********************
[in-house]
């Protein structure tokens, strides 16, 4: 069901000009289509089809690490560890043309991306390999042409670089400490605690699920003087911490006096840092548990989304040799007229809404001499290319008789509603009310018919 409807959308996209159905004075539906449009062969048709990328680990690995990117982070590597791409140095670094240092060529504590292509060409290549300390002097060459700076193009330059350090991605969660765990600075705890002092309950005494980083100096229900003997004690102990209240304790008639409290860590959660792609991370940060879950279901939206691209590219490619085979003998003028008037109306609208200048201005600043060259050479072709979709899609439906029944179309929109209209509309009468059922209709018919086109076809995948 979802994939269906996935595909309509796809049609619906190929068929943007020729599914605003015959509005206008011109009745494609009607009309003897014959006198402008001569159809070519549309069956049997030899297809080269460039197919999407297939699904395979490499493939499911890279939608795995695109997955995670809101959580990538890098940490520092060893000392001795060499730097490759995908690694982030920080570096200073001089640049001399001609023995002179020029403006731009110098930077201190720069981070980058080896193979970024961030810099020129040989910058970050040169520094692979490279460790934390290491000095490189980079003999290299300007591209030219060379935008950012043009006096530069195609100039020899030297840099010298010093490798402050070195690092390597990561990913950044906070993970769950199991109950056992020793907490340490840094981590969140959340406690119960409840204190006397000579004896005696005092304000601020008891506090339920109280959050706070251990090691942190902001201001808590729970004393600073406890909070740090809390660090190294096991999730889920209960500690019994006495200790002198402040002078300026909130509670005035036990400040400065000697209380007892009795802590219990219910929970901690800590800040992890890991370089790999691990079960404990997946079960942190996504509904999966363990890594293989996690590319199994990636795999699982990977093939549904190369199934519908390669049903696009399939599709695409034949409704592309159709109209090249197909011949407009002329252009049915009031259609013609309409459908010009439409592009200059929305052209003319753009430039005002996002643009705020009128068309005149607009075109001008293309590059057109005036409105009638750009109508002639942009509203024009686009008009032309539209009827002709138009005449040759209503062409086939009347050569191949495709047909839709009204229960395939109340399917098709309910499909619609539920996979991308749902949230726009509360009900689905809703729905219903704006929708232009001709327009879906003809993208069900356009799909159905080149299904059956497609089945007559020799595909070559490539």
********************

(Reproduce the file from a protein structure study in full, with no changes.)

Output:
[in-house]
């Protein structure tokens, strides 16, 4: 069901000009289509089809690490560890043309991306390999042409670089400490605690699920003087911490006096840092548990989304040799007229809404001499290319008789509603009310018919 409807959308996209159905004075539906449009062969048709990328680990690995990117982070590597791409140095670094240092060529504590292509060409290549300390002097060459700076193009330059350090991605969660765990600075705890002092309950005494980083100096229900003997004690102990209240304790008639409290860590959660792609991370940060879950279901939206691209590219490619085979003998003028008037109306609208200048201005600043060259050479072709979709899609439906029944179309929109209209509309009468059922209709018919086109076809995948 979802994939269906996935595909309509796809049609619906190929068929943007020729599914605003015959509005206008011109009745494609009607009309003897014959006198402008001569159809070519549309069956049997030899297809080269460039197919999407297939699904395979490499493939499911890279939608795995695109997955995670809101959580990538890098940490520092060893000392001795060499730097490759995908690694982030920080570096200073001089640049001399001609023995002179020029403006731009110098930077201190720069981070980058080896193979970024961030810099020129040989910058970050040169520094692979490279460790934390290491000095490189980079003999290299300007591209030219060379935008950012043009006096530069195609100039020899030297840099010298010093490798402050070195690092390597990561990913950044906070993970769950199991109950056992020793907490340490840094981590969140959340406690119960409840204190006397000579004896005696005092304000601020008891506090339920109280959050706070251990090691942190902001201001808590729970004393600073406890909070740090809390660090190294096991999730889920209960500690019994006495200790002198402040002078300026909130509670005035036990400040400065000697209380007892009795802590219990219910929970901690800590800040992890890991370089790999691990079960404990997946079960942190996504509904999966363990890594293989996690590319199994990636795999699982990977093939549904190369199934519908390669049903696009399939599709695409034949409704592309159709109209090249197909011949407009002329252009049915009031259609013609309409459908010009439409592009200059929305052209003319753009430039005002996002643009705020009128068309005149607009075109001008293309590059057109005036409105009638750009109508002639942009509203024009686009008009032309539209009827002709138009005449040759209503062409086939009347050569191949495709047909839709009204229960395939109340399917098709309910499909619609539920996979991308749902949230726009509360009900689905809703729905219903704006929708232009001709327009879906003809993208069900356009799909159905080149299904059956497609089945007559020799595909070559490539």